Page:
Further into our hike, we spot the distinct shape of paws slashed into tree bark — evidence of the elusive sun bear. Moments later, small scratches in the sand are revealed by Salihin as evidence of a pangolin, a weird little creature that looks like a cross between a puppy and an acorn. “Pangolin are shy but we used to see them regularly,” Salihin tells me. “Now, we don’t see them much. The black market will pay 3,500 ringgit (around £550) for one kilo of pangolin — and one pangolin can weigh up to 12 kilos.” It’s a seductive amount of money in a country where the median salary is about £250 a month. As a result of this financial incentive, this mesmerising creature, which has been around since before the dinosaurs and used to be counted in the hundreds of thousands, has been pretty much wiped from the face of Southeast Asia, earning it the depressing title ‘the most trafficked animal you’ve never heard of’.
It’s clearly an uphill battle for conservationists but where there’s life, there must be hope. And Belum-Temengor is teeming with both. Over 3,000 varieties of flowering plants are sprinkled throughout this pristine landscape, including three species of the Rafflesia, the world’s largest flower.
Elsewhere, Salihin introduces me to woody versions of Viagra, barks that aid slimming after pregnancy, leaves that can be inhaled to relieve asthma and mushrooms that will shrink haemorrhoids. I can’t help but think that Pfizer should have a vested interest in preserving this place, if no one else. The birdlife too is wondrous — over 300 species have been documented, including 10 different types of hornbill, which are so plentiful here they can often be spotted in flocks. And the insects are unforgettable: throughout the day, we encounter grasshoppers as big as birds; millipedes as long as skipping ropes; storms of daffodil-yellow butterflies and caterpillars so insanely coloured they look like they’re sporting ’90s shell suits.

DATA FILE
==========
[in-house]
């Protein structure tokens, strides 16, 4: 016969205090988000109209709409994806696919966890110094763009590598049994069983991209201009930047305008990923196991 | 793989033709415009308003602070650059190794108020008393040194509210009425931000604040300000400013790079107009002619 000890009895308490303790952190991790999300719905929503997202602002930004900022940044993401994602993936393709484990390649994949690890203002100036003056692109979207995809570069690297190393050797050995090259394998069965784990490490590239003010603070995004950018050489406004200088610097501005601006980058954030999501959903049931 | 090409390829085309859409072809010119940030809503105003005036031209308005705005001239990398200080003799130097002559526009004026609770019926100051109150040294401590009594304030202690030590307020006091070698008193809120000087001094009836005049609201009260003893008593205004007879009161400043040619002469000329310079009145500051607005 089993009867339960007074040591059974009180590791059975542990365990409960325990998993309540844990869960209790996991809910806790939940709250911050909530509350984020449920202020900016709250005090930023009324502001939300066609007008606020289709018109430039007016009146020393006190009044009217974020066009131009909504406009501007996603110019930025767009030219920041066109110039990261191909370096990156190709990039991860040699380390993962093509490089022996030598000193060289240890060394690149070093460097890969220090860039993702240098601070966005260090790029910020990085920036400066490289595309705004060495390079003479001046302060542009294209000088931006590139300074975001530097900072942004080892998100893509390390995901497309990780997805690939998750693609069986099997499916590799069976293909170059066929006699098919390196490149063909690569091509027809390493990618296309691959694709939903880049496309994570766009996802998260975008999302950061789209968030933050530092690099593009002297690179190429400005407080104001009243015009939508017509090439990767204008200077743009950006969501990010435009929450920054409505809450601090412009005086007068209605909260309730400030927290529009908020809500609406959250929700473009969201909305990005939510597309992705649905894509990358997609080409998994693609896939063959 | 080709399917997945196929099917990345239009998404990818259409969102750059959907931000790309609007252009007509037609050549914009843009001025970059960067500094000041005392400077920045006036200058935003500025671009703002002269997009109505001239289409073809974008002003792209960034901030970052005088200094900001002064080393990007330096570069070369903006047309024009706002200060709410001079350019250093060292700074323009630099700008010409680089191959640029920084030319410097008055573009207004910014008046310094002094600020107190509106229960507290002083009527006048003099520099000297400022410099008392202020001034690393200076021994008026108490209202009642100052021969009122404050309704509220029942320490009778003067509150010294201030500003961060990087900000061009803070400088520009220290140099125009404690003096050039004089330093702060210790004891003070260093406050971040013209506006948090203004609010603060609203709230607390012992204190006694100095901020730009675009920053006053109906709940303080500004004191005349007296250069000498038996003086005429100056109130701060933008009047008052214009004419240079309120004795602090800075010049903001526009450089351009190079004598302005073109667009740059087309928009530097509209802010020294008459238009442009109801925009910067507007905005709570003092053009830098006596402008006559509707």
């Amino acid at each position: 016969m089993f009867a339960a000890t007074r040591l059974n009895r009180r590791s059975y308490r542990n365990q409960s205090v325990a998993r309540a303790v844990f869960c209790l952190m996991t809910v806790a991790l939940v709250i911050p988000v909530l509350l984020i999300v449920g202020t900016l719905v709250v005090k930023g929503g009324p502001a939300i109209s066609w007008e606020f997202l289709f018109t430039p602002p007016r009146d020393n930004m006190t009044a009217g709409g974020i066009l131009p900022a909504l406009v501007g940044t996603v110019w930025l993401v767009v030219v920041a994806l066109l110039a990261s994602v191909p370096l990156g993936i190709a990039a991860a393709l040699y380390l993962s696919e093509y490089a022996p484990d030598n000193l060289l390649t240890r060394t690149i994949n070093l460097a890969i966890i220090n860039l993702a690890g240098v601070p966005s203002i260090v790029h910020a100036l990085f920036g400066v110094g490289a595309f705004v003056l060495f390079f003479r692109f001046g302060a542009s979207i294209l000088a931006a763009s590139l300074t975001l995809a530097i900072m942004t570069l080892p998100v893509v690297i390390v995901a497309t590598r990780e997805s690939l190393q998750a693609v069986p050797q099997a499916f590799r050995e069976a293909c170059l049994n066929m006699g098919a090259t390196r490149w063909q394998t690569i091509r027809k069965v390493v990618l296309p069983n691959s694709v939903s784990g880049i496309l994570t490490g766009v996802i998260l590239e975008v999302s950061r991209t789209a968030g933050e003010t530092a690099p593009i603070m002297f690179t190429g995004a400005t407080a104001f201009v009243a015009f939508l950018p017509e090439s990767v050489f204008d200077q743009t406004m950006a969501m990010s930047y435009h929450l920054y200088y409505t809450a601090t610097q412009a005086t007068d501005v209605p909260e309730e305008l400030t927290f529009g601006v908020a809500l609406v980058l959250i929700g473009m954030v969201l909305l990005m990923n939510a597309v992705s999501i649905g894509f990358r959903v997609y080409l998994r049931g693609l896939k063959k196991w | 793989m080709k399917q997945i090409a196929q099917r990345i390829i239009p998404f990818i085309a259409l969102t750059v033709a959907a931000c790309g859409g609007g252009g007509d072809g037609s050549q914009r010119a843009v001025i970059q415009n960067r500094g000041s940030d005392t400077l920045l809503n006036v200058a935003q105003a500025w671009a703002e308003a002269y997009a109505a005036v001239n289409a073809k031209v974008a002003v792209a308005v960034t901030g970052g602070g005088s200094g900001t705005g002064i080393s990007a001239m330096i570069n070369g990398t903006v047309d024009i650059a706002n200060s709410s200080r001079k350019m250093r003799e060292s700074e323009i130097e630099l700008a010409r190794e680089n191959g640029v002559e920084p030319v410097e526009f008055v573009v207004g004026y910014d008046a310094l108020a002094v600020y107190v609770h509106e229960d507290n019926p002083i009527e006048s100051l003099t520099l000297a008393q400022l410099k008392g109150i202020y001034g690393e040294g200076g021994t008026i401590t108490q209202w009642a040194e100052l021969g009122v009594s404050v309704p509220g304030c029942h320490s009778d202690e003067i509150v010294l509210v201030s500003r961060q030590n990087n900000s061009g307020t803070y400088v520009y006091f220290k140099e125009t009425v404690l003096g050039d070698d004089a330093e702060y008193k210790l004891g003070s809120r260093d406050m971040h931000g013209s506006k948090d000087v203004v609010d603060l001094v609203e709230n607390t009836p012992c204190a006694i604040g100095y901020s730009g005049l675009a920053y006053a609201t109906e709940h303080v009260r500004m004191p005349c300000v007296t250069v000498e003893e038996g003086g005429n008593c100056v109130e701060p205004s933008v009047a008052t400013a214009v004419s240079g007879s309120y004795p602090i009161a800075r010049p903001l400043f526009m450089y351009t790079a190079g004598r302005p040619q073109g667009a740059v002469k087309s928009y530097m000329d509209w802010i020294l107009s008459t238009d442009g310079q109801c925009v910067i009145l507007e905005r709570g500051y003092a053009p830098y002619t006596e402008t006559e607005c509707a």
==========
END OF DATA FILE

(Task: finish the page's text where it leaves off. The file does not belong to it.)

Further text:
And still there’s more. We criss-cross the lake and hike across yet another island, skipping over rivers and wild boar droppings for a picnic lunch at Sungai Ruok Waterfall. I throw myself into its chilly waters before lying on a boulder to dry off while listening to its thundering soundtrack.
Rejuvenated, we take to the water one last time to call in on the curly-haired inhabitants of Kejar Hill. This clan of around 30 people is part of the Orang Asili, an indigenous people genetically distinct from Malays and Thais. The men of the village are gathered together bare-chested in the shade fashioning bamboo blowpipes and poison darts, while the women tend to slippery children and floating homes draped in batik curtains. The only clue that this place exists in 2016: a single satellite dish strapped to a palm tree.
As I leave Royal Belum the following day, my only fear now is whether this delicate, infinitely fascinating place can survive much longer. Poachers, illegal logging and even tourist developments are all immediate threats to its fragile ecology. But on the other hand, only a tiny percentage of this placid landscape has been documented, so there’s a big opportunity for a different type of tourism that’s scientific, charitable and community-based. It may have been around for 130 million years, but the battle for its survival has really only just begun.
Although it’s possible to hire a car and make the five-hour drive from Kuala Lumpur to Royal Belum State Park, this lesser-known part of the country is best experienced as part of an organised tour.
When to go
Malaysia is hot and humid all year round, with temperatures hovering around 30C most days. Visit in October and November for slightly cooler conditions in the jungle. Twitchers should aim to visit during August and September to see rare birds migrating from India; while February is the time to see Belum-Temengor’s 3,000-plus species of tropical flowers in full bloom.
Need to know
Visas: No visa required for UK citizens.
Currency: Ringgit (MYR).
£1 = RMB 6.39.
Health: Ask your GP about essential vaccinations and anti-malarials. A mosquito repellent is advisable as a precaution against dengue fever, for which there’s no vaccination, although you’re not allowed to spray it in some parts.
International dial code: 00 60.
Time: GMT +8.
How to do it
Audley Travel offers a 10-day tour from £2,090 per person, with time in Kuala Lumpur, Malacca, Penang and two nights at the Belum Rainforest Resort, on a B&B basis. It also includes British Airways flights, private transfers and guides.
Published in the April 2016 issue of National Geographic Traveller (UK)